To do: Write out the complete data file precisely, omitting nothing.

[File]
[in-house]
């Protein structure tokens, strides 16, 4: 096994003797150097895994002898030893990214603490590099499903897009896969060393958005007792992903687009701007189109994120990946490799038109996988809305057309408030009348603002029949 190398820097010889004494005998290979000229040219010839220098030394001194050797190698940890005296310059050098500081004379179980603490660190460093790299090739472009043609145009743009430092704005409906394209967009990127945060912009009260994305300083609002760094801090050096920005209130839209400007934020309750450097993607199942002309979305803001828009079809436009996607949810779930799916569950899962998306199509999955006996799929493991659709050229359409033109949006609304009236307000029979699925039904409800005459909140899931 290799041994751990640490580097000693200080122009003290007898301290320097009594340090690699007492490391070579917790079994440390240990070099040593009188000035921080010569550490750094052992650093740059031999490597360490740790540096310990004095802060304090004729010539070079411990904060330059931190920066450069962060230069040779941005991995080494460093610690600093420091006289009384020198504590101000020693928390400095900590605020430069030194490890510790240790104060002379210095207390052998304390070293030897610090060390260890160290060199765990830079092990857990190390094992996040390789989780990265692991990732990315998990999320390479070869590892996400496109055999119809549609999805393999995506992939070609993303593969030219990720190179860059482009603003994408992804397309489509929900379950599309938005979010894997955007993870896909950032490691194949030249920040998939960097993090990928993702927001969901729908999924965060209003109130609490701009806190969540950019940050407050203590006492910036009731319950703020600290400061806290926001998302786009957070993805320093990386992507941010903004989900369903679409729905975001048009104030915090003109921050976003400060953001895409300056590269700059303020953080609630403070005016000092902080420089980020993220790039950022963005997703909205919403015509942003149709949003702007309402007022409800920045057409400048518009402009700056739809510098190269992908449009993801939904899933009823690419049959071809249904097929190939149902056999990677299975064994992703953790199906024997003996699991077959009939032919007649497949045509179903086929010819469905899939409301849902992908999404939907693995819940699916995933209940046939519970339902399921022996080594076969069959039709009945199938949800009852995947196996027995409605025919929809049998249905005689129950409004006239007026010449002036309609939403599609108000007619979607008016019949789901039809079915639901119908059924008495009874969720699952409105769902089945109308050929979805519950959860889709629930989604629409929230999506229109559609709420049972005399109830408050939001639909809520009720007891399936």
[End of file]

[in-house]
């Protein structure tokens, strides 16, 4: 096994003797150097895994002898030893990214603490590099499903897009896969060393958005007792992903687009701007189109994120990946490799038109996988809305057309408030009348603002029949 190398820097010889004494005998290979000229040219010839220098030394001194050797190698940890005296310059050098500081004379179980603490660190460093790299090739472009043609145009743009430092704005409906394209967009990127945060912009009260994305300083609002760094801090050096920005209130839209400007934020309750450097993607199942002309979305803001828009079809436009996607949810779930799916569950899962998306199509999955006996799929493991659709050229359409033109949006609304009236307000029979699925039904409800005459909140899931 290799041994751990640490580097000693200080122009003290007898301290320097009594340090690699007492490391070579917790079994440390240990070099040593009188000035921080010569550490750094052992650093740059031999490597360490740790540096310990004095802060304090004729010539070079411990904060330059931190920066450069962060230069040779941005991995080494460093610690600093420091006289009384020198504590101000020693928390400095900590605020430069030194490890510790240790104060002379210095207390052998304390070293030897610090060390260890160290060199765990830079092990857990190390094992996040390789989780990265692991990732990315998990999320390479070869590892996400496109055999119809549609999805393999995506992939070609993303593969030219990720190179860059482009603003994408992804397309489509929900379950599309938005979010894997955007993870896909950032490691194949030249920040998939960097993090990928993702927001969901729908999924965060209003109130609490701009806190969540950019940050407050203590006492910036009731319950703020600290400061806290926001998302786009957070993805320093990386992507941010903004989900369903679409729905975001048009104030915090003109921050976003400060953001895409300056590269700059303020953080609630403070005016000092902080420089980020993220790039950022963005997703909205919403015509942003149709949003702007309402007022409800920045057409400048518009402009700056739809510098190269992908449009993801939904899933009823690419049959071809249904097929190939149902056999990677299975064994992703953790199906024997003996699991077959009939032919007649497949045509179903086929010819469905899939409301849902992908999404939907693995819940699916995933209940046939519970339902399921022996080594076969069959039709009945199938949800009852995947196996027995409605025919929809049998249905005689129950409004006239007026010449002036309609939403599609108000007619979607008016019949789901039809079915639901119908059924008495009874969720699952409105769902089945109308050929979805519950959860889709629930989604629409929230999506229109559609709420049972005399109830408050939001639909809520009720007891399936």